A total of 85 islet cell antibody (ICA)+ or insulin autoantibody (IAA)+ relatives of patients with type 1 diabetes have been followed as part of the Seattle Family Study for a mean of 2.8 years. Of the subjects followed, 10 developed diabetes during this time period. The presence of GAD antibodies was strongly associated with the development of diabetes. In contrast, the presence of IAAs did not influence the risk of diabetes among ICA+ GAD+ subjects. When either the initial absolute acute insulin response to glucose (AIRg) or the AIR percentile, which accounts for the individual's insulin sensitivity, was below the 10th percentile of normal subjects, the risk of diabetes approached 50% at 5 years. However, impaired beta-cell function did not influence the risk of diabetes among those who were GAD+. There were 13 subjects with low AIRg and 13 subjects with two or more antibodies who had not progressed to diabetes during the course of the study. Other measurements of beta-cell function or demographic characteristics were not different in this group of nonprogressors compared with those with low AIRg who did not progress to diabetes. We conclude that ICA+ relatives with GAD antibodies or low AIRg have a high risk for development of diabetes, but among ICA+ GAD+ relatives, the addition of IAA or a single determination of AIRg does not enhance the prediction of diabetes. We suggest that prediction of diabetes risk depends on both the type and the number of antibodies present. In addition, there are a group of ICA+ relatives with low AIRg and/or multiple antibodies who have not progressed to diabetes over the course of the study.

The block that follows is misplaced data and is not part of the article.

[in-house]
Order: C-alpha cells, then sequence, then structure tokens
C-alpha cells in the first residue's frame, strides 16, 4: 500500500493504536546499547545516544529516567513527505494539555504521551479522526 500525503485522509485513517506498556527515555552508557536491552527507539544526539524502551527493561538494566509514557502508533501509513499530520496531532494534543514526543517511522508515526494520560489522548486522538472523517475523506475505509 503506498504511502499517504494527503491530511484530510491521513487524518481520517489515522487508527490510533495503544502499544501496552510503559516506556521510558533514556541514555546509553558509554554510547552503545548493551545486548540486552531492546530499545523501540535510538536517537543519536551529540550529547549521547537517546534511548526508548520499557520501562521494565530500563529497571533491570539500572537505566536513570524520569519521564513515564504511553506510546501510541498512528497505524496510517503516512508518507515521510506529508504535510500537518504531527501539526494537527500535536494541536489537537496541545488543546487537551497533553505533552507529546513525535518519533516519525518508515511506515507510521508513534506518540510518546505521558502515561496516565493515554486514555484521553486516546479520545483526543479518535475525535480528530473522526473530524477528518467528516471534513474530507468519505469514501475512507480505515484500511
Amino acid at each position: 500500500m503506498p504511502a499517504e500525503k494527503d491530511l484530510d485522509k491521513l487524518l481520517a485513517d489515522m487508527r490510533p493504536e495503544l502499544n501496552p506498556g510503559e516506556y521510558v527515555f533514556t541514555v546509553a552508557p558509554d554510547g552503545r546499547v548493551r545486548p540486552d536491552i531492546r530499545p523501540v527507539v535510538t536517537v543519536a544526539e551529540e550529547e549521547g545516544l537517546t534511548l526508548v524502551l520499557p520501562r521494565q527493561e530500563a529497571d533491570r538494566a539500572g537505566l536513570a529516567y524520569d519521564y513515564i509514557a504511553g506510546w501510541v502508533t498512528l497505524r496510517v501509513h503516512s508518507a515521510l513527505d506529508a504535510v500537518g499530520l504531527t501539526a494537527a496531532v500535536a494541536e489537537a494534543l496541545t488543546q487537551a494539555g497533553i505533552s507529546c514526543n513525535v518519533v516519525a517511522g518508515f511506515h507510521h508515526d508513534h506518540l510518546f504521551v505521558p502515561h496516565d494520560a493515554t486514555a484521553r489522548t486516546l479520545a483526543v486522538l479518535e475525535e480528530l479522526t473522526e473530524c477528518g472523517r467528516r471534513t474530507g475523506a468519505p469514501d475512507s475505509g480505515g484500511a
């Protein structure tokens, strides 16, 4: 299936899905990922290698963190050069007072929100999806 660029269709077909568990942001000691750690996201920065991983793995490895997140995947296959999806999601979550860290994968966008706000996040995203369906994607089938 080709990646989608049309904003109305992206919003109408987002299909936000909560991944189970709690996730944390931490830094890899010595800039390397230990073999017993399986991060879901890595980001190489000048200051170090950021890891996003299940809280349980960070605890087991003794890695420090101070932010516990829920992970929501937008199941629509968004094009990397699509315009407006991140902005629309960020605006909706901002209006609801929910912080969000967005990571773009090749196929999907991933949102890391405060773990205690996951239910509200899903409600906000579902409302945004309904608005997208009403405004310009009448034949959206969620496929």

This content is only available via PDF.